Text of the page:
“In 1924, [Alexander] Woolcott bought a little island in Lake Bomoseen in the mountains of Vermont. It soon became ‘the’ summer place to go for numerous New York celebrities. . . One day, Harpo Marx decided to spend a weekend at Woolcott’s cottage. When Marx arrived in a rickety Model T Ford, Woolcott exclaimed, ‘What in the hell are you driving?’ Marx answered, ‘This is my town car.’ Woolcott replied:

‘What was the town? Pompeii?’ (Page 158)

* * * *

This next selection earns its place in this review because it relates to a distant relative of mine, whose portrait once adorned the $10,000 bill!

“After serving as secretary of the treasury in Abraham Lincoln’s wartime cabinet, Salmon P. Chase was elevated to the Supreme Court in 1864, where he served as the sixth chief justice of the United states until his death in 1873. Shortly after the Civil War, Chase, a fervent abolitionist, was introduced to a beautiful Southern belle at a Washington dinner party. In a pronounced Southern drawl, the young beauty said provocatively, ‘I must warn you, Mr. Chief Justice, that I’m an unreconstructed rebel.’ Chase may have been approaching sixty, but he proved he could still be quite the charmer, replying:

‘In your case, madam,
reconstruction – even in the slightest –
would be nothing short of sacrilege.’ (Page 166)

* * * *

I include the next quotation for two reasons. I currently live just a few blocks from the ancestral home of Presidents John Adams and John Quincy Adams, so I find writings about them to be of particular interest. The second reason is that this quotation represents a particularly poignant and poetic metaphor that is worth remarking.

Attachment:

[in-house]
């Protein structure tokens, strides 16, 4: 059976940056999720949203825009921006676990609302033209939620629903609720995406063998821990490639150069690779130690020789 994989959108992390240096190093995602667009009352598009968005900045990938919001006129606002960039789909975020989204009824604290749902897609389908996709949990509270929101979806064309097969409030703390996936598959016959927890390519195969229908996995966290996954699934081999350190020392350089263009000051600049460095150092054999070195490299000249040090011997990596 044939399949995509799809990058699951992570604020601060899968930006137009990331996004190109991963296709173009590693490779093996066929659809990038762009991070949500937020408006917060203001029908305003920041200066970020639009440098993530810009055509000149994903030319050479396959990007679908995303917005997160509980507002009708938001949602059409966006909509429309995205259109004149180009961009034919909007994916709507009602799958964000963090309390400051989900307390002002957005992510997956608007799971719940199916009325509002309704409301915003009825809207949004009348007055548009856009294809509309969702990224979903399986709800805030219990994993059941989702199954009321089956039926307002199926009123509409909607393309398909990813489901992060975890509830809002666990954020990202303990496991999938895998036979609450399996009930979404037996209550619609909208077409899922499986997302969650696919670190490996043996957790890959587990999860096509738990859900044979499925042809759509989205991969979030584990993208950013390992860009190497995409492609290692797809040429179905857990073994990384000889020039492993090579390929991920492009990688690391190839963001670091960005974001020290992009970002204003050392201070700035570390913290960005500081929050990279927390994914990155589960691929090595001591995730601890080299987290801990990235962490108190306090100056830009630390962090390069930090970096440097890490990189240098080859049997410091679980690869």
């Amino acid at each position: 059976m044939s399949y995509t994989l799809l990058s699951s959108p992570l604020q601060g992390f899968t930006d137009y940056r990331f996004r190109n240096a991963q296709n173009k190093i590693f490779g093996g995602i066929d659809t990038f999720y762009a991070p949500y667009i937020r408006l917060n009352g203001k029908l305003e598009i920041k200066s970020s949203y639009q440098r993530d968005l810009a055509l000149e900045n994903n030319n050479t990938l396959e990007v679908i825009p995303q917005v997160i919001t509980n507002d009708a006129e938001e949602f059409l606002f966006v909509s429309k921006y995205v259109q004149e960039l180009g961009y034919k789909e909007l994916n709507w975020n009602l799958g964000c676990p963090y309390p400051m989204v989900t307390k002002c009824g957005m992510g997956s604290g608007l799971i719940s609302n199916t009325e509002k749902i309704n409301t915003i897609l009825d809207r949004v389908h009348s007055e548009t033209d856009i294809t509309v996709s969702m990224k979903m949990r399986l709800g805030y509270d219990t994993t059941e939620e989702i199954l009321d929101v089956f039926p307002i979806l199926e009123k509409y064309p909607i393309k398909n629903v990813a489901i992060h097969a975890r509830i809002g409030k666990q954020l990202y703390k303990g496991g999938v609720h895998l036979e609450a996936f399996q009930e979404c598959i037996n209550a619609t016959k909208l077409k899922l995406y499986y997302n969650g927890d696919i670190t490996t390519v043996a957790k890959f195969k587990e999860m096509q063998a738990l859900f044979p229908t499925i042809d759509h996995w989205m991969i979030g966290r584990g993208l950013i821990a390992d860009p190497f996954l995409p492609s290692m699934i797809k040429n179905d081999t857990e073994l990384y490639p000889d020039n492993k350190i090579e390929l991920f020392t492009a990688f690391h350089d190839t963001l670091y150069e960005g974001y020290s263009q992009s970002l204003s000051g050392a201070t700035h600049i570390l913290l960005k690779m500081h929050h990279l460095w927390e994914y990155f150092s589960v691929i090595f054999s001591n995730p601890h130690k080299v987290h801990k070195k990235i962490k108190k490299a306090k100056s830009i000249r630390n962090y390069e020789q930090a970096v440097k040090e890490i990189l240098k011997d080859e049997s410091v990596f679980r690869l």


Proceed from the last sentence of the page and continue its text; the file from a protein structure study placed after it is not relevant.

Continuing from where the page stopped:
“John Quincy Adams was the first son of a president to also be elected to the nation’s highest office, becoming the sixth U.S. president in 1825. After his defeat in the 1828 presidential election, he took some time off before returning to political life as a Massachusetts congressman from 1831 until his death in 1848. Two years before his death, a serious stroke limited him enormously, but he continued to serve in Congress. Shortly before his death, Adams was visited by a friend who asked him how he was doing. The declining Adams offered a memorable metaphorical reply:

‘I inhabit a weak, frail, decayed tenement;
battered by winds and broken in upon by the storms,
and from all I can learn,
the landlord does not intend to repair.’ (Pages 182-183)

* * * *

In light of the recently completed World Cup competition, this next excerpt seems timely and apropos.

"In 1990, Germany beat England in a World Cup semifinal soccer game. The defeat upset the entire nation, including many in the intellectual and political worlds. After the defeat, Kenneth Clark, the noted English man of letters, attended a meeting at 10 Downing Street and said in passing to Margaret Thatcher, ‘Isn’t it terrible about losing to the Germans at our national sport?’ The prime minister put it all into perspective when she replied:

‘I shouldn’t worry too much;
we’ve beaten them twice this century at theirs.’ (Page 210)

* * * *

Have Dr. Grothe and I whetted your appetite for more? This little book is a tiny treasure trove. I encourage you to explore its wonders.

Dr. Grothe also publishes a wonderful weekly newsletter with timely quotations, “Dr. Mardy’s Quotes of the Week: A WEEKLY CELEBRATION OF GREAT QUOTES IN HISTORY (AND THE HISTORY BEHIND THE QUOTES)"